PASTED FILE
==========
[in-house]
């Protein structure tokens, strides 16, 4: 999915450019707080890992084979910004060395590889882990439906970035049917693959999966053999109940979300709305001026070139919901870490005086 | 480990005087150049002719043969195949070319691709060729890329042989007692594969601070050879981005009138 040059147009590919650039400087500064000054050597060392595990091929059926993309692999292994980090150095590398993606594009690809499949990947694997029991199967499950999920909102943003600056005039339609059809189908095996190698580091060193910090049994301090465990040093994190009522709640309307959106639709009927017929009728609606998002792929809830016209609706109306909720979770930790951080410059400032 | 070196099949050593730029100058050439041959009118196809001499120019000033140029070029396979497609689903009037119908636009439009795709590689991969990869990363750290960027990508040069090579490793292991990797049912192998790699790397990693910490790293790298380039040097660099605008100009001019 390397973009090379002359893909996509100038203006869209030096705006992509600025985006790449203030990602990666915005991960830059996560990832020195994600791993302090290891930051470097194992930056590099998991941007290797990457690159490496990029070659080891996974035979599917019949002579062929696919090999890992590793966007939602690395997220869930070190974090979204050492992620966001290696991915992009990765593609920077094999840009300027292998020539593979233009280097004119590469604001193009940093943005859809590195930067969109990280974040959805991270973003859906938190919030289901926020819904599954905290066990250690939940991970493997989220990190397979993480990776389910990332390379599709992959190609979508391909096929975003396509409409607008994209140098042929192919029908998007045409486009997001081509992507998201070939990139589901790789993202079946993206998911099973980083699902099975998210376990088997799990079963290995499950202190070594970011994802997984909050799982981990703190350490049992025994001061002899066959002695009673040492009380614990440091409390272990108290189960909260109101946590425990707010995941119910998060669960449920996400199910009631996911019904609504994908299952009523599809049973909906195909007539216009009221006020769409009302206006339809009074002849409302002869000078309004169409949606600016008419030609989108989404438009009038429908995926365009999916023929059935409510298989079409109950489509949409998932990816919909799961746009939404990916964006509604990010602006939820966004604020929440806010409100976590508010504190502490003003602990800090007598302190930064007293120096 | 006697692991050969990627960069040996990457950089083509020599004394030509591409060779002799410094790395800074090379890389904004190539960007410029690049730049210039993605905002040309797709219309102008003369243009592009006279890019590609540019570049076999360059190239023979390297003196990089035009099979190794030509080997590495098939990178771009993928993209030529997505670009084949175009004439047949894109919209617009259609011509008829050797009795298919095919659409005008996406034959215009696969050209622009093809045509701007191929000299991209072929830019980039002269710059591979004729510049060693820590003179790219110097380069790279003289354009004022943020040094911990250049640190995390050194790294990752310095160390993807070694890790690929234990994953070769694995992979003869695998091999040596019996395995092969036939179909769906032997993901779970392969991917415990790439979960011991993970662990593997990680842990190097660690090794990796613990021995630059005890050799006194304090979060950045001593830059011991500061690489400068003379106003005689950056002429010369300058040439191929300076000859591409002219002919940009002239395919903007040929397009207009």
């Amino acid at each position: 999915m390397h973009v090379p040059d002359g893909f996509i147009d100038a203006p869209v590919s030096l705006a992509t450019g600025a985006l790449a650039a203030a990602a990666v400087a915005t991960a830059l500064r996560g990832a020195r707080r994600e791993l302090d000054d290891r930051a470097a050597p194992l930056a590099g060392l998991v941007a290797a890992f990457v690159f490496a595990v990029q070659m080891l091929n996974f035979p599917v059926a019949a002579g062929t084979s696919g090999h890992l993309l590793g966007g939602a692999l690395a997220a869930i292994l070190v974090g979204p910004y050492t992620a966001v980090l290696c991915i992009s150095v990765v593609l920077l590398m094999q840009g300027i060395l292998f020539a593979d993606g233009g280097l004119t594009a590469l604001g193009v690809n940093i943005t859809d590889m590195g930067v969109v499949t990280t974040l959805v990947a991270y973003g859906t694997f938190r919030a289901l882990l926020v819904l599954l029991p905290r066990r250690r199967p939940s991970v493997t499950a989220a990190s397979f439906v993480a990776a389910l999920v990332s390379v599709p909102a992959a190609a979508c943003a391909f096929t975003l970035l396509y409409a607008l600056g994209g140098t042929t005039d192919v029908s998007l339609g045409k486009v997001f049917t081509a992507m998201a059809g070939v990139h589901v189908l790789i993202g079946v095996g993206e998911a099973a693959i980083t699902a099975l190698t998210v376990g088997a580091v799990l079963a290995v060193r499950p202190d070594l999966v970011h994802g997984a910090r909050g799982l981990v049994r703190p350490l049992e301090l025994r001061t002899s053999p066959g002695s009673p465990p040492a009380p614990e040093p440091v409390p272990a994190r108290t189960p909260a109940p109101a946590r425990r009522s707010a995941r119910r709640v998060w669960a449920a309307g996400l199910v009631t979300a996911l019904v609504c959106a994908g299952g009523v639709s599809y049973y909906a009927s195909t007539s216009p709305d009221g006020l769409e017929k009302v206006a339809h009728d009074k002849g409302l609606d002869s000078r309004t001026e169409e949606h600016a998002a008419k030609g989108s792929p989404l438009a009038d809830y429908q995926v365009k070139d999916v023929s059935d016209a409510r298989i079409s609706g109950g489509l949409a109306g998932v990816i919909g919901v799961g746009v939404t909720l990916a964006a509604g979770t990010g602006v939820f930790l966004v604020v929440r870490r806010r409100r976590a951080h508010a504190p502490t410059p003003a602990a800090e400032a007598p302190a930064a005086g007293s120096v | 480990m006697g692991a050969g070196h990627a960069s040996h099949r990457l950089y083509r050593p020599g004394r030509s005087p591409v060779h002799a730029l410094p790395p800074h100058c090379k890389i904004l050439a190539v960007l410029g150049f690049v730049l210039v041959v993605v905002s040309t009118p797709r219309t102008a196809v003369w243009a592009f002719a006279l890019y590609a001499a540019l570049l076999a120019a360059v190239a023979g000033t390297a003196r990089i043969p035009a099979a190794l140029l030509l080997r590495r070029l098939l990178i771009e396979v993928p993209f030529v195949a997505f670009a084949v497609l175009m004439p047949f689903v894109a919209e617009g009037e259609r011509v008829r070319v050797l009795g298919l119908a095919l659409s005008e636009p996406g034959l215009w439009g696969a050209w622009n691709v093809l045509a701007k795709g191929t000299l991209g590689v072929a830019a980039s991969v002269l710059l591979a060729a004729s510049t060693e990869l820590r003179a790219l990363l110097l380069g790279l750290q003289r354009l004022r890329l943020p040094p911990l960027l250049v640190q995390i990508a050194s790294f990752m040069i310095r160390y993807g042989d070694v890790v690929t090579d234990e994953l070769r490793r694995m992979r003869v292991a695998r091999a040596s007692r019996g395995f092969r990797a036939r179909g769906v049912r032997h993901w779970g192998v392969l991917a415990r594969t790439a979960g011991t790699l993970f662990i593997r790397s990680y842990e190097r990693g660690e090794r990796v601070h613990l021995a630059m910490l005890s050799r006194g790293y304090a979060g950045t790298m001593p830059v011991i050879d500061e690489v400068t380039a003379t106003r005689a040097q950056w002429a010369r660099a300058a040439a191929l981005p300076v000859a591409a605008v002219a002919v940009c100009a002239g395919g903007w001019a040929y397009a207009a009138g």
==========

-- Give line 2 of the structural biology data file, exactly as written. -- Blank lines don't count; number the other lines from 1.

């Protein structure tokens, strides 16, 4: 999915450019707080890992084979910004060395590889882990439906970035049917693959999966053999109940979300709305001026070139919901870490005086 | 480990005087150049002719043969195949070319691709060729890329042989007692594969601070050879981005009138 040059147009590919650039400087500064000054050597060392595990091929059926993309692999292994980090150095590398993606594009690809499949990947694997029991199967499950999920909102943003600056005039339609059809189908095996190698580091060193910090049994301090465990040093994190009522709640309307959106639709009927017929009728609606998002792929809830016209609706109306909720979770930790951080410059400032 | 070196099949050593730029100058050439041959009118196809001499120019000033140029070029396979497609689903009037119908636009439009795709590689991969990869990363750290960027990508040069090579490793292991990797049912192998790699790397990693910490790293790298380039040097660099605008100009001019 390397973009090379002359893909996509100038203006869209030096705006992509600025985006790449203030990602990666915005991960830059996560990832020195994600791993302090290891930051470097194992930056590099998991941007290797990457690159490496990029070659080891996974035979599917019949002579062929696919090999890992590793966007939602690395997220869930070190974090979204050492992620966001290696991915992009990765593609920077094999840009300027292998020539593979233009280097004119590469604001193009940093943005859809590195930067969109990280974040959805991270973003859906938190919030289901926020819904599954905290066990250690939940991970493997989220990190397979993480990776389910990332390379599709992959190609979508391909096929975003396509409409607008994209140098042929192919029908998007045409486009997001081509992507998201070939990139589901790789993202079946993206998911099973980083699902099975998210376990088997799990079963290995499950202190070594970011994802997984909050799982981990703190350490049992025994001061002899066959002695009673040492009380614990440091409390272990108290189960909260109101946590425990707010995941119910998060669960449920996400199910009631996911019904609504994908299952009523599809049973909906195909007539216009009221006020769409009302206006339809009074002849409302002869000078309004169409949606600016008419030609989108989404438009009038429908995926365009999916023929059935409510298989079409109950489509949409998932990816919909799961746009939404990916964006509604990010602006939820966004604020929440806010409100976590508010504190502490003003602990800090007598302190930064007293120096 | 006697692991050969990627960069040996990457950089083509020599004394030509591409060779002799410094790395800074090379890389904004190539960007410029690049730049210039993605905002040309797709219309102008003369243009592009006279890019590609540019570049076999360059190239023979390297003196990089035009099979190794030509080997590495098939990178771009993928993209030529997505670009084949175009004439047949894109919209617009259609011509008829050797009795298919095919659409005008996406034959215009696969050209622009093809045509701007191929000299991209072929830019980039002269710059591979004729510049060693820590003179790219110097380069790279003289354009004022943020040094911990250049640190995390050194790294990752310095160390993807070694890790690929234990994953070769694995992979003869695998091999040596019996395995092969036939179909769906032997993901779970392969991917415990790439979960011991993970662990593997990680842990190097660690090794990796613990021995630059005890050799006194304090979060950045001593830059011991500061690489400068003379106003005689950056002429010369300058040439191929300076000859591409002219002919940009002239395919903007040929397009207009």